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Turkmenistan’s new bridge features novel waterproofing

First publishedin World Highways
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Spraying the primer.jpg
Stirling Lloyd's novel coating system was applied carefully to ensure maximum protection
Turkmenistan’s new bridge is benefiting from a novel sealing system that will optimise working life as well as maximising safety

A novel waterproofing solution is being utilised for the Turkmenabat - Farap Bridge in Turkmenistan. The project is of note as the structure is the longest metal span bridge in Central Asia. The client for the project is the state-owned firm Turkmenavtohowayollary, while the general contractor is Altcom Road Construction and the consultant engineer is Soyuztransproekt.

Stirling Lloyd’s Bridgemaster product was selected as this combines waterproofing and wearing course duties. The system will be able to provide long-term protection for the newly-built Turkmenabat - Farap Bridge.

The M37 Turkmenabat–Farap road is located in Turkmenabad, the capital of Lebap Province, in the east of Turkmenistan. For part of its length, the road is carried by the new 1.6km-long Turkmenabat-Farap Bridge, which spans the River Amu Darya. The new bridge consists of two continuous beam system decks, each 800m long, carrying four traffic lanes (two in each direction) and pedestrian footpaths on either side of the bridge, across its 21.23m width, while it has a 34,000m2 deck.

This new route has provided easy access for HGVs and other traffic travelling through Turkmenistan to Uzbekistan and onwards to China. Before the new road and bridge was built, it could take up to three days to cross from Turkmenabad to Uzbekistan due to the significant queues that would form at the previously used small pontoon bridge, which also involved an additional 45km detour through the desert.

The construction of the new road bridge now allows this journey over the river Amu Darya and on to the border with Uzbekistan to be completed within 2-3 hours. It has also enabled the ancient trade route, the Silk Way, to be reopened, further strengthening the economic development of the country and reinforcing the region as an important international route to Europe from Asia-Pacific and South East Asia.
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View of the bridge
The new Turkmenabat-Farap Bridge spans the River Amu Darya
When it came to selecting the systems and materials to protect this new vital link, Stirling Lloyd’s Bridgemaster combined waterproofing and wearing course system was suitable due to its advanced Esselac resin technology providing resistance to the site’s sometimes severe weather conditions.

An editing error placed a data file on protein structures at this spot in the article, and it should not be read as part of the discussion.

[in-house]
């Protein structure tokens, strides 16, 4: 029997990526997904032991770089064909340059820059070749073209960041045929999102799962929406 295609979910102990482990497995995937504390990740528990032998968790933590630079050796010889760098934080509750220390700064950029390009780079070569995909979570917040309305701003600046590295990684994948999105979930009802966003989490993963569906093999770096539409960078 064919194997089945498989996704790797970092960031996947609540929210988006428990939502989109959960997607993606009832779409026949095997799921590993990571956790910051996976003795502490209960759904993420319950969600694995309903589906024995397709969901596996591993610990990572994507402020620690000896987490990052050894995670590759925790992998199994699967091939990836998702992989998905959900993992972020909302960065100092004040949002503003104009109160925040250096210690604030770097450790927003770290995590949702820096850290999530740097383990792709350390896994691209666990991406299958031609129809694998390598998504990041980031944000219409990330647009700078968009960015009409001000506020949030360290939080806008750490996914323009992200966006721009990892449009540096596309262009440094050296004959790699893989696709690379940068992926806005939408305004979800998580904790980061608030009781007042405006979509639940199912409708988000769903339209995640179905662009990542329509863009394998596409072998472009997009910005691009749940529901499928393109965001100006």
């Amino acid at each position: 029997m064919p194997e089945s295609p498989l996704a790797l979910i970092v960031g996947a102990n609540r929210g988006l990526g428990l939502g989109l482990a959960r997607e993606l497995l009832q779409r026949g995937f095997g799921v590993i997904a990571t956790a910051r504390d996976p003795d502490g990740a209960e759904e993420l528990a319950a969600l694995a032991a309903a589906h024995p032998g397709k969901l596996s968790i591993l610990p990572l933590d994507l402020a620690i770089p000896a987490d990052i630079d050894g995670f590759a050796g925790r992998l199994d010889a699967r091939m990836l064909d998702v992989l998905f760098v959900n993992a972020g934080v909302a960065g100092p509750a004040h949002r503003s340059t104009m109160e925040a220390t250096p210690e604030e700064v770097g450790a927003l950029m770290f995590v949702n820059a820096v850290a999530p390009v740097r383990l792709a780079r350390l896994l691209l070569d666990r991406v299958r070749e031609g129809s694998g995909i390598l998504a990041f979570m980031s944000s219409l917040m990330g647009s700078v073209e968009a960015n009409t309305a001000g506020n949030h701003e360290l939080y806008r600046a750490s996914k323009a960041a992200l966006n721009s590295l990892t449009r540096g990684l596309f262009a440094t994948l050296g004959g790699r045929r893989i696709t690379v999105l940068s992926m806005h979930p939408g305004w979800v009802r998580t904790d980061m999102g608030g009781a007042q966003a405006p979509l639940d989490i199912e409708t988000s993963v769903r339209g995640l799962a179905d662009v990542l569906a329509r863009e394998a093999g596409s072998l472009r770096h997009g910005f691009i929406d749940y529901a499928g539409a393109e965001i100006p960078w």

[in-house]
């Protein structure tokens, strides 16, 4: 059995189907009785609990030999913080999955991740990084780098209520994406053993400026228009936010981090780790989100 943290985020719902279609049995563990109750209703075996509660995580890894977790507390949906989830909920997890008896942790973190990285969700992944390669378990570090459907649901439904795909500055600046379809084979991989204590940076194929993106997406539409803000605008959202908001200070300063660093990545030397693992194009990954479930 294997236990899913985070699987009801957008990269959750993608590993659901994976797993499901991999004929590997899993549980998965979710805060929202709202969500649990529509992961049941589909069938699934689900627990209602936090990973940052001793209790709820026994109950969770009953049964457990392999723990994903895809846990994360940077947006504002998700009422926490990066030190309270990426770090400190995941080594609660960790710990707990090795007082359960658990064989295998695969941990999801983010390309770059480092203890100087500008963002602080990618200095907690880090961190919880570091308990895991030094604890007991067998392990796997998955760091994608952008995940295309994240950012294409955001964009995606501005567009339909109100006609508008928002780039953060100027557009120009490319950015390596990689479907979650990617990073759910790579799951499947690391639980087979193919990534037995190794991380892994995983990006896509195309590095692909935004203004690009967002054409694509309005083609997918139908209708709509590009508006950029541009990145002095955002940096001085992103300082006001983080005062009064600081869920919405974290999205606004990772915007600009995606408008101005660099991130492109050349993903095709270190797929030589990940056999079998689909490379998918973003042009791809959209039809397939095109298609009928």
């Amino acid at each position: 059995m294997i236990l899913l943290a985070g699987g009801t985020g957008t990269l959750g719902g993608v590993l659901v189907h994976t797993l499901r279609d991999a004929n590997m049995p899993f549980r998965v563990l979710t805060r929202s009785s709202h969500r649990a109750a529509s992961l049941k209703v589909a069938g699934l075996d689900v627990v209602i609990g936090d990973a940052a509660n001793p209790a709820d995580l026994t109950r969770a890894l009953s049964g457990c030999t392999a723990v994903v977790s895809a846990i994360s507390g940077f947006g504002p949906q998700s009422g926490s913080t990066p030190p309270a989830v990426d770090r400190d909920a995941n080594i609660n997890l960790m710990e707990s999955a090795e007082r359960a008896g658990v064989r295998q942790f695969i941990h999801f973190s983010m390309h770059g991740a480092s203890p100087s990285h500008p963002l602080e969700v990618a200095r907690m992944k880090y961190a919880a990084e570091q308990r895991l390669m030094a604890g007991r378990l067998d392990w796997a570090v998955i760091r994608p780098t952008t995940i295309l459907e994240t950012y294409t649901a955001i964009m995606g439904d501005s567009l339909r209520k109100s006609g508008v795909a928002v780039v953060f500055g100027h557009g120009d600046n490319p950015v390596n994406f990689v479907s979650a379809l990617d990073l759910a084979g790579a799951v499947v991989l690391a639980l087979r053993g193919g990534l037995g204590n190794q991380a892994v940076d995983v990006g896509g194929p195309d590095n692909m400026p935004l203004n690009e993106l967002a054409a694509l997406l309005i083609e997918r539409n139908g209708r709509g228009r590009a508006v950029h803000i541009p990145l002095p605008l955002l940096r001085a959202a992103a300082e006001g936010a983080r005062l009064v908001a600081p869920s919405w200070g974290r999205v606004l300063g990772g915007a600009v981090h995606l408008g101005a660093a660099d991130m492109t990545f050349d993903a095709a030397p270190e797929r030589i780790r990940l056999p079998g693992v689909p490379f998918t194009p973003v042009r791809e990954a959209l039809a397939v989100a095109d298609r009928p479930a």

Design and construction of the bridge was a technical challenge that was successfully met by the Ukrainian companies Altcom Road Construction and design and engineering company Soyuztransproek.

More than 15 countries were involved in the project. As leaders in the development of waterproofing systems and pioneers of cold, applied systems, Stirling Lloyd sat alongside other external experts and technologies in being able to offer best advice and product solutions for the challenging project.

For the first time ever in Central Asia, Stirling Lloyd’s Bridgemaster system was specified for the construction of a paved bridge with a steel orthotropic plate. The firm also provided technical assistance during the specification stages as well as hands-on training and supervision during the application stage.

The Bridgemaster system was selected as it offered an 80% reduction in the dead weight of the traditionally used asphalt surfacing layer. This enabled the dynamic load the bridge could carry to be increased, while allowing a lighter design to be used. With technical support onsite throughout the application process, Stirling Lloyd was able to provide a quick response to the project’s technical and climatic challenges.

The construction area of the bridge is characterised by complex geological, hydrological and climatic conditions, including an average seismicity of magnitude 8. In addition, during Spring and Summer, weather conditions often result in significant rainfall and flooding in the vicinity, so it was important that the waterproofing and surfacing solution could withstand these severe climatic conditions.
Grit blasting the steel deck
This 1.6km bridge is the longest in Central Asia with a steel deck
Specified for its light weight, fast cure and durability, Bridgemaster provided an extremely high bond to the metal deck, enabling the waterproofing surfacing to act as a composite with the deck. It also gave good anti-skid properties, which it will retain, as well as resistance to the severe climatic conditions and high traffic volumes it will be exposed to.

Consisting of an impermeable flexible resin screed, an aggregate overscatter and a durable sealer coat, for its first application in Central Asia, Bridgemaster was applied to a depth of 12mm on the roadway and 8mm on the pedestrian footpath, reducing the seismic loadings on the structure's orthotropic steel plate.

The system's ease of application and rapid cure, even at some of the low temperatures experienced, helped ensure a quick installation with up to 3,000m2 being applied/day. Once the application was complete, Bridgemaster had provided the Turkmenabat- Farap Bridge with a durable, waterproof lightweight surfacing.

Kostiantyn Medovnikov, sales export manager for Central and Eastern Europe at Stirling Lloyd said, “As this was such an important international trade route for the country, it was important for the waterproof surfacing on the bridge to be as long lasting as possible and with such severe climatic conditions to contend with, it was clear from the conception stage that Bridgemaster was the best suitable long-term protection solution.”

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